In his acceptance speech at the Democratic National Convention, Joe Biden said that we should do more than praise caregivers. He said we should pay them. But, whom do we count as caregivers?
Value unpaid caregiving
Even in the best of times, it is women who bear the brunt of the unpaid workload of caring for children, but during the pandemic, women have born significantly greater responsibility. Women have suffered more job losses and moms have reduced their working hours four to five times more than dads during the pandemic. Plus, as usual, women do more housework than men.
In addition to more childcare and more housework, 80%of mothers say they are also doing more homeschooling than their male partners. Single mothers, however, have to do it all. If a single mother, for example, is unemployed because of COVID, she must apply for five jobs a week. The US economy has only gained back a small fraction of the 22 million jobs lost since the pandemic, so she will be lucky to get a job interview. But, if she does get an interview, few employers will be able to accommodate the flexible schedule she needs in order to help her young child with distance learning.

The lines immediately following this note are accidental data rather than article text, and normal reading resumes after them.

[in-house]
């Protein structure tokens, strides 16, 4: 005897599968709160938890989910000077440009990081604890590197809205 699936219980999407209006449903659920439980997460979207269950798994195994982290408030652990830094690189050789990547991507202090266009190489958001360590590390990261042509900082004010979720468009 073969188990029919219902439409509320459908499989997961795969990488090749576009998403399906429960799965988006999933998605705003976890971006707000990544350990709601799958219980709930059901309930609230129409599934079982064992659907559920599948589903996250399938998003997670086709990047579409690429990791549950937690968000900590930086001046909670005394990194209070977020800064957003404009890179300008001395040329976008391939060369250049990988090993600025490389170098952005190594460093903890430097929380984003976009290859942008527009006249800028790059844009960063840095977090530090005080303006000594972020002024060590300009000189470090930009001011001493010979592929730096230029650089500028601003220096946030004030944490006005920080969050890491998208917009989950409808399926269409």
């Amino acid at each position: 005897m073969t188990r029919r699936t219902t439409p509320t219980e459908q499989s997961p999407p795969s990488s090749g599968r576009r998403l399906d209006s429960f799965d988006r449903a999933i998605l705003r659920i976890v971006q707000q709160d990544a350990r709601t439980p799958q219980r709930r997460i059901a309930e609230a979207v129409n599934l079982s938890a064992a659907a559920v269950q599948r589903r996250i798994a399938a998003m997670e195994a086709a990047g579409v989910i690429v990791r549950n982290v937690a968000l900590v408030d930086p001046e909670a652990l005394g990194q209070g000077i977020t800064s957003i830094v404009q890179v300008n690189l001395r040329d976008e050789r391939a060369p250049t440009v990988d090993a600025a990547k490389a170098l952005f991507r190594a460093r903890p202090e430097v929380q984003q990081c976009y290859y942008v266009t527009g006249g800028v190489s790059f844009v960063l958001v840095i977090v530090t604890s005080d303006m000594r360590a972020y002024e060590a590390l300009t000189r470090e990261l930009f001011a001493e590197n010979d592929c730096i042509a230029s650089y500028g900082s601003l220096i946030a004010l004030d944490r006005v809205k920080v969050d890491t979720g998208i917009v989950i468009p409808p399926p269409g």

Another thing that most employers can’t accommodate is breastfeeding. Most mothers want to follow the World Health Organization and American Academy of Pediatrics recommendations to exclusively breastfeed for six months and to continue breastfeeding for one to two years. In fact, 84.1% of US mothers initiate breastfeeding. Sadly, however, only 58.3% are still breastfeeding at six months because returning to work is a significant barrier to breastfeeding. In fact, women who intend to return to work within a year after childbirth are less likely to initiate breastfeeding, and mothers who work full-time tend to breastfeed for shorter durations than do part-time or unemployed mothers.
Biden helps mothers pay for childcare
Biden’s plan puts a lot of emphasis on caregiving, but it does little to help unemployed single mothers, breastfeeding mothers, or the 11 million parents who care for their own children. His plan calls for a refundable tax credit for families of $8000 to $16,000 a year, to reimburse them for childcare expenses, but all parents do not use childcare. And, while his plan also includes a $5000 a year tax credit for informal caregivers, the credit does not apply to parents who are caring for their own children.